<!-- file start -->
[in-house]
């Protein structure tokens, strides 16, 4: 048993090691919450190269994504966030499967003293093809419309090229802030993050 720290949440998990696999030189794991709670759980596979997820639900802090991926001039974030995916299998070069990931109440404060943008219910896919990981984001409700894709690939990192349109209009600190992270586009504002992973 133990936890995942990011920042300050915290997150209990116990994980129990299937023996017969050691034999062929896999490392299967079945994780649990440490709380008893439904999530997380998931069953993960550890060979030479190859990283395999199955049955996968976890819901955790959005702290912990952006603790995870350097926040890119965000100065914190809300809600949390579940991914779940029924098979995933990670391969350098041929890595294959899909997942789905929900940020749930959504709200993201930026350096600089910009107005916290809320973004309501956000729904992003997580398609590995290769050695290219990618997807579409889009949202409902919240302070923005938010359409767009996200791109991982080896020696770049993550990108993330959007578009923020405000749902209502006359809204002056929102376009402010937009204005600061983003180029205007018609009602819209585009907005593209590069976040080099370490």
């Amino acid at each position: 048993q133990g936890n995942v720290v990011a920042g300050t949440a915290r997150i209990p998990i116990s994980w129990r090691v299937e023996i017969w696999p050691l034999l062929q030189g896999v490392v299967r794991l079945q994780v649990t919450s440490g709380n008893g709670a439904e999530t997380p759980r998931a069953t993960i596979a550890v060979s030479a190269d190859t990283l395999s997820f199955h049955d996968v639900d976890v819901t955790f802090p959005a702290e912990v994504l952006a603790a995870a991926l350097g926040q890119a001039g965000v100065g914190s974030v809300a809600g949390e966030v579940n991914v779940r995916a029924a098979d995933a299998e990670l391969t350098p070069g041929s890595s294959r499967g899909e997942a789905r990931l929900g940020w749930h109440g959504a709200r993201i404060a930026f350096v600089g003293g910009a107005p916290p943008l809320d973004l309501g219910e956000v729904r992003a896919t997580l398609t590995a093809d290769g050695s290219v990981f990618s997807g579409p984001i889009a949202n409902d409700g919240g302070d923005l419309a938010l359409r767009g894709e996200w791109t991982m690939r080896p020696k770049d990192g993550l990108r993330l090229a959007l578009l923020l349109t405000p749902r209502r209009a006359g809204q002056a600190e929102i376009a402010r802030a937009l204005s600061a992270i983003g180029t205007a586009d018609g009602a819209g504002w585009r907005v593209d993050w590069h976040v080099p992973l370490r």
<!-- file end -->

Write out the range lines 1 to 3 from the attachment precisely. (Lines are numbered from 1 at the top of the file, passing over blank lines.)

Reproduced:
[in-house]
């Protein structure tokens, strides 16, 4: 048993090691919450190269994504966030499967003293093809419309090229802030993050 720290949440998990696999030189794991709670759980596979997820639900802090991926001039974030995916299998070069990931109440404060943008219910896919990981984001409700894709690939990192349109209009600190992270586009504002992973 133990936890995942990011920042300050915290997150209990116990994980129990299937023996017969050691034999062929896999490392299967079945994780649990440490709380008893439904999530997380998931069953993960550890060979030479190859990283395999199955049955996968976890819901955790959005702290912990952006603790995870350097926040890119965000100065914190809300809600949390579940991914779940029924098979995933990670391969350098041929890595294959899909997942789905929900940020749930959504709200993201930026350096600089910009107005916290809320973004309501956000729904992003997580398609590995290769050695290219990618997807579409889009949202409902919240302070923005938010359409767009996200791109991982080896020696770049993550990108993330959007578009923020405000749902209502006359809204002056929102376009402010937009204005600061983003180029205007018609009602819209585009907005593209590069976040080099370490």
């Amino acid at each position: 048993q133990g936890n995942v720290v990011a920042g300050t949440a915290r997150i209990p998990i116990s994980w129990r090691v299937e023996i017969w696999p050691l034999l062929q030189g896999v490392v299967r794991l079945q994780v649990t919450s440490g709380n008893g709670a439904e999530t997380p759980r998931a069953t993960i596979a550890v060979s030479a190269d190859t990283l395999s997820f199955h049955d996968v639900d976890v819901t955790f802090p959005a702290e912990v994504l952006a603790a995870a991926l350097g926040q890119a001039g965000v100065g914190s974030v809300a809600g949390e966030v579940n991914v779940r995916a029924a098979d995933a299998e990670l391969t350098p070069g041929s890595s294959r499967g899909e997942a789905r990931l929900g940020w749930h109440g959504a709200r993201i404060a930026f350096v600089g003293g910009a107005p916290p943008l809320d973004l309501g219910e956000v729904r992003a896919t997580l398609t590995a093809d290769g050695s290219v990981f990618s997807g579409p984001i889009a949202n409902d409700g919240g302070d923005l419309a938010l359409r767009g894709e996200w791109t991982m690939r080896p020696k770049d990192g993550l990108r993330l090229a959007l578009l923020l349109t405000p749902r209502r209009a006359g809204q002056a600190e929102i376009a402010r802030a937009l204005s600061a992270i983003g180029t205007a586009d018609g009602a819209g504002w585009r907005v593209d993050w590069h976040v080099p992973l370490r």